"I need you to help pick out bathroom
fixtures," said my wife, setting the trap.
"Why?" I asked. "So you can ridicule
every choice I make, thereby reinforcing your opinion that I have no taste
and whatever you end up choosing couldnít be worse than leaving it up to
She nodded. "Something like that. When do
you want to go?"
Never, I thought. But that wasnít going to cut it, so
off we went to the biggest bath showroom she could find, Bed and Bath
Beyond, in San Francicso. We opened the door to thousands of glistening
bathroom fixtures, almost every single one of them looking just fine to
First upósink faucets. I found a faucet that
had the option of turning and facing up so you could use it as a drinking
fountain as well as a downspout. Brilliant. A must-buy. Think how much
easier it would be to brush your teeth. Youíd hardly have to bend over
to rinse out.
"Use a glass," she said, barely noting
my selection. She had found what she wanted, some prissy two-handled
set-up (I wanted one handle) with a curved faucet that dropped so low Iíd
be lucky to fit my lips between the end of the faucet and the drain.
"What do you think?" she asked.
"I hate it."
I donít think she heard me. She was studying
the faucet, seeing things she knew I would never see.
"Itís perfect," she said, delighted
we had made the decision. "Now letís do shower heads."
This was easier. I immediately found what I
wanted, thereby eliminating at least half of the selections. I chose the
European style, where the shower head is on a cord and you can take it off
the wall and use it as a water gun. The kids would love it.
The thought of rip-roaring water fights in the
shower didnít go over well. "You want European-style," my wife
offered, "move to France."
By the time she finally selected a shower head, I was
thinking about it. I had approved at least four of her final-final
choices, which is why she ultimately chose the fifth one, which I wasn't
so hot for.
We moved on, and my interest suddenly peaked. We were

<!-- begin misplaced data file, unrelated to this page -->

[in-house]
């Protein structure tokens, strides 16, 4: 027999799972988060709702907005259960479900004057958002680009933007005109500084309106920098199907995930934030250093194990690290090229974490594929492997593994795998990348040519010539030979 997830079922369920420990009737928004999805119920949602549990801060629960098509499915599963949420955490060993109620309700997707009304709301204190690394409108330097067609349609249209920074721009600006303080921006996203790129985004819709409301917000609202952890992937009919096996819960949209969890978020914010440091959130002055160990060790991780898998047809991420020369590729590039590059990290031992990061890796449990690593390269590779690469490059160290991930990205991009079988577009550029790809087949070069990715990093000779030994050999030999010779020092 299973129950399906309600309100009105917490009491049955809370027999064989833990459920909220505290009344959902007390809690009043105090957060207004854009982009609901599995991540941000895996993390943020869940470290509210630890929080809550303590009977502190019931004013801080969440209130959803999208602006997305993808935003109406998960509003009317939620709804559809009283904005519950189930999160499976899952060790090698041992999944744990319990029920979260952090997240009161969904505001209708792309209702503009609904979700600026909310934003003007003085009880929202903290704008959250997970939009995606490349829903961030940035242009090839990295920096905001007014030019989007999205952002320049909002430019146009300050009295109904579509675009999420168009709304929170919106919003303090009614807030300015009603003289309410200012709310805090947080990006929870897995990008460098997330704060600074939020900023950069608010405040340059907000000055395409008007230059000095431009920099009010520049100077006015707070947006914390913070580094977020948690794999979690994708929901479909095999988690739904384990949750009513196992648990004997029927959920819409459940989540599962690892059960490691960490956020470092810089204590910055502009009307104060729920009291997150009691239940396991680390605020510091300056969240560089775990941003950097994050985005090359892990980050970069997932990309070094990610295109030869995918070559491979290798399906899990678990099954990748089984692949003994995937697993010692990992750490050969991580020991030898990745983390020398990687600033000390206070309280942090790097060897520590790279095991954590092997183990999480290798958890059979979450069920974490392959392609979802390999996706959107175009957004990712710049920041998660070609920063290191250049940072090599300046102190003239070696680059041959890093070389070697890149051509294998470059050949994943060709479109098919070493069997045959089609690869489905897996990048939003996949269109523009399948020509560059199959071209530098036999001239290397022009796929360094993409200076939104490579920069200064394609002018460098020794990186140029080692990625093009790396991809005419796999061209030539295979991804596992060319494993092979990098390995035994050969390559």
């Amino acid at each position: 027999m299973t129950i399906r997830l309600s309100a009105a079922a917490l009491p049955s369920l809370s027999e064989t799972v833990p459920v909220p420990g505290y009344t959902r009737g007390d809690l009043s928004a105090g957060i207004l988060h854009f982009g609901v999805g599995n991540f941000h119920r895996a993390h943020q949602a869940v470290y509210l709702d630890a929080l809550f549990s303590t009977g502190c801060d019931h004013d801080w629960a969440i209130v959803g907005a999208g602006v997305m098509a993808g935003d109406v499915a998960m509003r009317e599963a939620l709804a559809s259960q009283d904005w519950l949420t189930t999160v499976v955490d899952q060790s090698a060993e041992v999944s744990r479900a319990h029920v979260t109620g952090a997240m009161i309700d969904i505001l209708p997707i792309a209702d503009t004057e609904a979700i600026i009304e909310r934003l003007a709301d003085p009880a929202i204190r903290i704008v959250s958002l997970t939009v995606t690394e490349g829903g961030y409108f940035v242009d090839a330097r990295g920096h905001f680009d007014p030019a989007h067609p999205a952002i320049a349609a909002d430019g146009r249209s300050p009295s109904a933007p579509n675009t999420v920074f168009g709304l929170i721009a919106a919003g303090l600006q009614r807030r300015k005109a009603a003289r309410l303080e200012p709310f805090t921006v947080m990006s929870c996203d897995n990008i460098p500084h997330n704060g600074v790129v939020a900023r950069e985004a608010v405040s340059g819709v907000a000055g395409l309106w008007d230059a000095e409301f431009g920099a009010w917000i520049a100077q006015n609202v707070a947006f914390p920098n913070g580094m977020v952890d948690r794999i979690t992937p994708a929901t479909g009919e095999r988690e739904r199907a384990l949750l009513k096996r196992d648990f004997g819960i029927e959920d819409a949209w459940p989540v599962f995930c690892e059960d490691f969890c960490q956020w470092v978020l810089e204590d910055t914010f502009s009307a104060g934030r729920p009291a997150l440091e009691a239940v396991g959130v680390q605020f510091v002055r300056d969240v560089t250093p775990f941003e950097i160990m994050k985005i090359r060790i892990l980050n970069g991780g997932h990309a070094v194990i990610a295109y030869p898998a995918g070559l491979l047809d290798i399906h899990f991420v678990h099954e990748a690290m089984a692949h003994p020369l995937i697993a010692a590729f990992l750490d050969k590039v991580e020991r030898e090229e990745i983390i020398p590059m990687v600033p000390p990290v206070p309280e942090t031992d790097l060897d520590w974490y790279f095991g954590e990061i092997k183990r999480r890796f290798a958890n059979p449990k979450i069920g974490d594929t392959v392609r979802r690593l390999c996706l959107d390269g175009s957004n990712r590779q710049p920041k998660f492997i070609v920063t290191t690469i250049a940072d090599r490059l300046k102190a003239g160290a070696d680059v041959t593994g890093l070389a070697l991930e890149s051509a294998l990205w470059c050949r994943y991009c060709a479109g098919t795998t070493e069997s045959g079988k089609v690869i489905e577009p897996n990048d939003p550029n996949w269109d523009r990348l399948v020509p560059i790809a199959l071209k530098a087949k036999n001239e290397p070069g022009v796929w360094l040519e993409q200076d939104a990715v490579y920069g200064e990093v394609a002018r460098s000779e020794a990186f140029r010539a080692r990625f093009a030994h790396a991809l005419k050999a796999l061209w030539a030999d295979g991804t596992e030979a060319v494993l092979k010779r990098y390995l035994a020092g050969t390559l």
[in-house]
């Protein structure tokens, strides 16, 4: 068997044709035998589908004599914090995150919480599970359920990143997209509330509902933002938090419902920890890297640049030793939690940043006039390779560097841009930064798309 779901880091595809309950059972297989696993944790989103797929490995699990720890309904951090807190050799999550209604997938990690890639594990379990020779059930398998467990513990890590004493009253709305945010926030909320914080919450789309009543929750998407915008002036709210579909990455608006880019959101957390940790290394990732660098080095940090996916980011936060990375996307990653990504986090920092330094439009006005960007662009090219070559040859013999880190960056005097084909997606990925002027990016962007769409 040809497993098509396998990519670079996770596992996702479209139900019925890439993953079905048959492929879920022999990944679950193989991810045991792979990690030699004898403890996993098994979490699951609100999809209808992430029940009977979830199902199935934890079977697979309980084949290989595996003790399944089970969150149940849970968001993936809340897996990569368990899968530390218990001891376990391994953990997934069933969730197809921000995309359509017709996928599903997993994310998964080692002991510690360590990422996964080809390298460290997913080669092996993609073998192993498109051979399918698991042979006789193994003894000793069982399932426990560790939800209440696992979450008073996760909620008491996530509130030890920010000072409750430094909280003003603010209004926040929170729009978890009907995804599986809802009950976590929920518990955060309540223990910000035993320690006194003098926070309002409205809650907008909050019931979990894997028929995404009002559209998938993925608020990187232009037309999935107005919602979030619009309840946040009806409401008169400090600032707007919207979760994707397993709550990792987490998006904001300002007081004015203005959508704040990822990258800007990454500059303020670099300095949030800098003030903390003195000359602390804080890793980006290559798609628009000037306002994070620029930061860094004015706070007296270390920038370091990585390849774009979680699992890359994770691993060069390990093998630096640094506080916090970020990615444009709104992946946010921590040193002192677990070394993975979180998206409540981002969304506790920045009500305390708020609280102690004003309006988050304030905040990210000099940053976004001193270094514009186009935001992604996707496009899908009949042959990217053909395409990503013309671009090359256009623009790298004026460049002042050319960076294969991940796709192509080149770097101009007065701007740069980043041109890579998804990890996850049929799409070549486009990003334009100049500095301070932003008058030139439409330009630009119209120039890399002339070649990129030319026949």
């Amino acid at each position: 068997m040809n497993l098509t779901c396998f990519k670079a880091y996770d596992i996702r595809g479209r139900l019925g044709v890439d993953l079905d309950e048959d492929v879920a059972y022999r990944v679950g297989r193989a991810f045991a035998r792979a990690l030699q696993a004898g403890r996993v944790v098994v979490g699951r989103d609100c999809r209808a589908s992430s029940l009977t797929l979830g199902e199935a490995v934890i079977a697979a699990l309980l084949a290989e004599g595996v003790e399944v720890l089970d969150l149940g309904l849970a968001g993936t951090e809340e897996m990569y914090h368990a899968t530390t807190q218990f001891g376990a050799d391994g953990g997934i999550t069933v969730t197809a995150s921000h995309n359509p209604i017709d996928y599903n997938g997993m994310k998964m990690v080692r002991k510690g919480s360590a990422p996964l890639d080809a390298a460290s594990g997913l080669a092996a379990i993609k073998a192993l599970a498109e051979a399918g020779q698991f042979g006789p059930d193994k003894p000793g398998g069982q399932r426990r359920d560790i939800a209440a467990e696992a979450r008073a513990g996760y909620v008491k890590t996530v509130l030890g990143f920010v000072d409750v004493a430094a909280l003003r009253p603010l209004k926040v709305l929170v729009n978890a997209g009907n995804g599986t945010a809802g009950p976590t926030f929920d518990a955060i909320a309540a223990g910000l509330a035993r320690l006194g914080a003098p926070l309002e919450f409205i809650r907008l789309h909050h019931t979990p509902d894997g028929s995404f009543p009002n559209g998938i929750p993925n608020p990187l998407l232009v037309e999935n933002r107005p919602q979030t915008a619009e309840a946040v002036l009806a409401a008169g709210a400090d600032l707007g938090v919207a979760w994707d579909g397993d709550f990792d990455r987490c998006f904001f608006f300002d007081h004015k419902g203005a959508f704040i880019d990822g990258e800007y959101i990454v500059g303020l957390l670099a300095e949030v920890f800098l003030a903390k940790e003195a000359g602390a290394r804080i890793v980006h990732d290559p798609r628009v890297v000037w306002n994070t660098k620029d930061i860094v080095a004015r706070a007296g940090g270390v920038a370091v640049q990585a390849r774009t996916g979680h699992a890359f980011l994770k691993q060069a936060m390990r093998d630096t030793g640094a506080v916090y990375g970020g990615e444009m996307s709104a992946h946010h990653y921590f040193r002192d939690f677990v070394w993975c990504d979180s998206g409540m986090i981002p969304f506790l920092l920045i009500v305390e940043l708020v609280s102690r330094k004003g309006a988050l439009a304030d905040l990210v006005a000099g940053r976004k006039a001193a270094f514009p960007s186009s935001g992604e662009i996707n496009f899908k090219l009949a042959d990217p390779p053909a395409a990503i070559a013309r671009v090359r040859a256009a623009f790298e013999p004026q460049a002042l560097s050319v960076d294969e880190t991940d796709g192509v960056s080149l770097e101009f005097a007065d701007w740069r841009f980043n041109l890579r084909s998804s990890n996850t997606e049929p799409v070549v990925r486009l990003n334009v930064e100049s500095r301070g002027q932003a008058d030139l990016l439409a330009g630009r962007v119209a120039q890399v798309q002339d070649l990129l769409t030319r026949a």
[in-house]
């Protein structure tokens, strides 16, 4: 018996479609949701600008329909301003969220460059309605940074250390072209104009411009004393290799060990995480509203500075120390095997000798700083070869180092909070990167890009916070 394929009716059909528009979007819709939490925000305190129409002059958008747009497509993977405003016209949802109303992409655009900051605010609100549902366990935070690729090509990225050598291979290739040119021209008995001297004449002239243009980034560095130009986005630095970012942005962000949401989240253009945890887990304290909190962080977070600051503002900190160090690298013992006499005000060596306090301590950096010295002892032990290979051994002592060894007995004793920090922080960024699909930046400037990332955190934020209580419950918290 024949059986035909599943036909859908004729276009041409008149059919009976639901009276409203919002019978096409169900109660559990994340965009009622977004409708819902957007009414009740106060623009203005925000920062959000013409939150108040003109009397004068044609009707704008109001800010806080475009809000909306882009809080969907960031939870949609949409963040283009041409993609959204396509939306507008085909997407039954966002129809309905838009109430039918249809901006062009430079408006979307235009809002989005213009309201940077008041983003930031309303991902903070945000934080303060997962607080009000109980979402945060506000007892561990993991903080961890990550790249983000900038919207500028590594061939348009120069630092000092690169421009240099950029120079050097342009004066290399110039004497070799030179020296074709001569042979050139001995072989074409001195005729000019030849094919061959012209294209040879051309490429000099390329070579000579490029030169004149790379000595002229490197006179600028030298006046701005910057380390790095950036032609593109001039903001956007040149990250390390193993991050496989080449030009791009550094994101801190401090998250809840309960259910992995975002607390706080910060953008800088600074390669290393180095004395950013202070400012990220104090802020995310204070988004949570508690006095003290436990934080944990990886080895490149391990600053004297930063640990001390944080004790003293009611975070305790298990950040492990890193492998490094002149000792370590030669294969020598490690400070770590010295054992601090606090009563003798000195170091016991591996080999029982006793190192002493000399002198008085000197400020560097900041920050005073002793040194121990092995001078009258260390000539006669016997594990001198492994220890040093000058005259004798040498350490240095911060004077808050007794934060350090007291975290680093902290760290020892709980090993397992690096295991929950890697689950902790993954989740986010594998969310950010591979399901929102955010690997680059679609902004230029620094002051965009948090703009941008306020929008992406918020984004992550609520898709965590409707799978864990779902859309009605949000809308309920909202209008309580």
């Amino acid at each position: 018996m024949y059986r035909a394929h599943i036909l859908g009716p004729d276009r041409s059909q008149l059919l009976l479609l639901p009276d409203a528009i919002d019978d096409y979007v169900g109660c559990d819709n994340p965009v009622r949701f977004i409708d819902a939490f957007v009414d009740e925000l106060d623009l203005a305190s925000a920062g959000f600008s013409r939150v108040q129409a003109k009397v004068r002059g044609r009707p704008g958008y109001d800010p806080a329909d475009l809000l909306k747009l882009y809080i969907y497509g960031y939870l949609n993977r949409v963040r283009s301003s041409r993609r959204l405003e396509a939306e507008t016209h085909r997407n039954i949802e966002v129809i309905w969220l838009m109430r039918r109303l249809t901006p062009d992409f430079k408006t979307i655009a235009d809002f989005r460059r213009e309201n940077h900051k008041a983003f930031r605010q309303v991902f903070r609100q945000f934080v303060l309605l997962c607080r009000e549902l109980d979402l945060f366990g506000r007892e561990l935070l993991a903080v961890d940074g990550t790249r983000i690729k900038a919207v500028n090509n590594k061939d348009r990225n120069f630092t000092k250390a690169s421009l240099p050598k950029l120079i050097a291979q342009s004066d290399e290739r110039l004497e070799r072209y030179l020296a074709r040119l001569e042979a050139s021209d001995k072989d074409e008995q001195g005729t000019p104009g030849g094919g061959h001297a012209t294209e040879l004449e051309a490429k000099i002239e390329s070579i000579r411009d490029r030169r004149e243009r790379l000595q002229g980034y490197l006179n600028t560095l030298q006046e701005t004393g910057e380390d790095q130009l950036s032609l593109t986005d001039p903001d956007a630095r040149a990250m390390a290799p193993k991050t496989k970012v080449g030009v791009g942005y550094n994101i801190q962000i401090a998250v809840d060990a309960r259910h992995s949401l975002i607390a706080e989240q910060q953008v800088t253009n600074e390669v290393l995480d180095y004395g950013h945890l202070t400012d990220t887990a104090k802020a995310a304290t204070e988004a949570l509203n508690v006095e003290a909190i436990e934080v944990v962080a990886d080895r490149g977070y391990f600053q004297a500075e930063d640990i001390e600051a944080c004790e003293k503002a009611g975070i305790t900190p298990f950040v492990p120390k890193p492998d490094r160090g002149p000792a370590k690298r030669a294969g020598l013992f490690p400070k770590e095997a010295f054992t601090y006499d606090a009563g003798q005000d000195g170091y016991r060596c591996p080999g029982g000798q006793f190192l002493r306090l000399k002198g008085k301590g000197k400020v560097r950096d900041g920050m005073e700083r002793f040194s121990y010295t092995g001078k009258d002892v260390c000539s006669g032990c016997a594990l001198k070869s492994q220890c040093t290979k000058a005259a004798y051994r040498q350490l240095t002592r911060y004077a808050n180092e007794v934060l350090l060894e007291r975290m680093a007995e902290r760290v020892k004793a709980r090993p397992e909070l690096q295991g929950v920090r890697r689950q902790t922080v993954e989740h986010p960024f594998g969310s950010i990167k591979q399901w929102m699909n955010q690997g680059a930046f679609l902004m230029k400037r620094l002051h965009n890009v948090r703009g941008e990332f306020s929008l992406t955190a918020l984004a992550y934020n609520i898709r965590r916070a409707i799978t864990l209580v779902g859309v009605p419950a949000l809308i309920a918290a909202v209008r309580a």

in TOILET LAND.
Now this is where I had something to say. I wasnít
about to be intimidated into purchasing something I didnít really want.
We were talking thrones here, and I expanded my chest a bit as I strode
confidently into the sea of toilets to make my selection.
I eyed a cute little number smack dab in the
middle of the showroom that I thought might fit the bill. My wife followed
as I circled the toilet, confidently checking the flusher height (nothing
worse than bending over to flush) and then manfully taking off the top and
peering inside at the thingamajigs that make it work.
Then, of course, the ultimate test. I lifted the seat
cover and my posterior slowly began its descent to the spot where it would
spend countless hours over the next 20 or so years.
"DONíT EVEN THINK ABOUT SITTING ON IT
HERE!" cried my wife, thoroughly aghast.
I froze, halfway down. I looked around. People were
milling, but no one was paying attention to me. I could do a quick sit and
get away with it. "Just for a second. Iíve got to know if itís
the right size."
It wasnít going to happen.
She was adamant. You donít sit on toilets in the
middle of showrooms. Weíll pick one and take our chances.
So she picked one. But I wasnít about to take any
chances. While she was with the salesman writing up the order, I snuck
away for a moment.
It wasnít very comfortable, but Iím sure Iíll get
used to it.